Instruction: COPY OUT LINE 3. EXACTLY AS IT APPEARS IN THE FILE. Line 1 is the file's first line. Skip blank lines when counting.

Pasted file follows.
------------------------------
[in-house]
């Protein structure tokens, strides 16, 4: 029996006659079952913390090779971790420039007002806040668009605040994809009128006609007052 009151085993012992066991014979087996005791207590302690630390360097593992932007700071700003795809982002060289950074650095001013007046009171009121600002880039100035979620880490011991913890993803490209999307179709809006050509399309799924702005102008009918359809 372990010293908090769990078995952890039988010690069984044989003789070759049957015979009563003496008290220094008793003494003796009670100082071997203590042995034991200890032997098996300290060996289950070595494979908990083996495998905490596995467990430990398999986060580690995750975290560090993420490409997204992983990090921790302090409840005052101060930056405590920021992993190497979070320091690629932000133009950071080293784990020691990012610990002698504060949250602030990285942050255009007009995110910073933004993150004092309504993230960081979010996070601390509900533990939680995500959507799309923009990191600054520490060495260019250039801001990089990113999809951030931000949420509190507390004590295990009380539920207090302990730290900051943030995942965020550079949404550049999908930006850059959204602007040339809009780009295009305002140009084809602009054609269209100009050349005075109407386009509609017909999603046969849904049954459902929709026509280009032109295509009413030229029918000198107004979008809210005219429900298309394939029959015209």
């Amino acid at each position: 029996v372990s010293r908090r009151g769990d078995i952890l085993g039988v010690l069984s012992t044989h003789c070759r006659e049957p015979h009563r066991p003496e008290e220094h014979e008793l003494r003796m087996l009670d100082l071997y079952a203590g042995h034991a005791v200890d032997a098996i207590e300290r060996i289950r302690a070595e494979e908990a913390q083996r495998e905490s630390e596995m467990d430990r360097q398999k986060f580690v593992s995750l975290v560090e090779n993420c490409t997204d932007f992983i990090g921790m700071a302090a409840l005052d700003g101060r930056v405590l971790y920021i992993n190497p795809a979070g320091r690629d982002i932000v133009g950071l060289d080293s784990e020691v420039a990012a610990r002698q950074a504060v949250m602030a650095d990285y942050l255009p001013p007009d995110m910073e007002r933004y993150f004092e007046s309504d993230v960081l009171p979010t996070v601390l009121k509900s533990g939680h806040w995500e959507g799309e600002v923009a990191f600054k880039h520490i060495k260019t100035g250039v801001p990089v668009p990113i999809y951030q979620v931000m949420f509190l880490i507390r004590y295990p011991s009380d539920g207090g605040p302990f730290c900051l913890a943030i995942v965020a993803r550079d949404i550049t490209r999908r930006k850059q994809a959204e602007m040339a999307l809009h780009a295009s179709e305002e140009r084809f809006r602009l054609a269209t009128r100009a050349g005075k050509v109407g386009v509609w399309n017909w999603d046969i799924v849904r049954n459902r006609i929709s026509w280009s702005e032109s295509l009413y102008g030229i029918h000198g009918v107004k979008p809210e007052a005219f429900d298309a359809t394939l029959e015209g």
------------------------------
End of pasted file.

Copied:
């Amino acid at each position: 029996v372990s010293r908090r009151g769990d078995i952890l085993g039988v010690l069984s012992t044989h003789c070759r006659e049957p015979h009563r066991p003496e008290e220094h014979e008793l003494r003796m087996l009670d100082l071997y079952a203590g042995h034991a005791v200890d032997a098996i207590e300290r060996i289950r302690a070595e494979e908990a913390q083996r495998e905490s630390e596995m467990d430990r360097q398999k986060f580690v593992s995750l975290v560090e090779n993420c490409t997204d932007f992983i990090g921790m700071a302090a409840l005052d700003g101060r930056v405590l971790y920021i992993n190497p795809a979070g320091r690629d982002i932000v133009g950071l060289d080293s784990e020691v420039a990012a610990r002698q950074a504060v949250m602030a650095d990285y942050l255009p001013p007009d995110m910073e007002r933004y993150f004092e007046s309504d993230v960081l009171p979010t996070v601390l009121k509900s533990g939680h806040w995500e959507g799309e600002v923009a990191f600054k880039h520490i060495k260019t100035g250039v801001p990089v668009p990113i999809y951030q979620v931000m949420f509190l880490i507390r004590y295990p011991s009380d539920g207090g605040p302990f730290c900051l913890a943030i995942v965020a993803r550079d949404i550049t490209r999908r930006k850059q994809a959204e602007m040339a999307l809009h780009a295009s179709e305002e140009r084809f809006r602009l054609a269209t009128r100009a050349g005075k050509v109407g386009v509609w399309n017909w999603d046969i799924v849904r049954n459902r006609i929709s026509w280009s702005e032109s295509l009413y102008g030229i029918h000198g009918v107004k979008p809210e007052a005219f429900d298309a359809t394939l029959e015209g």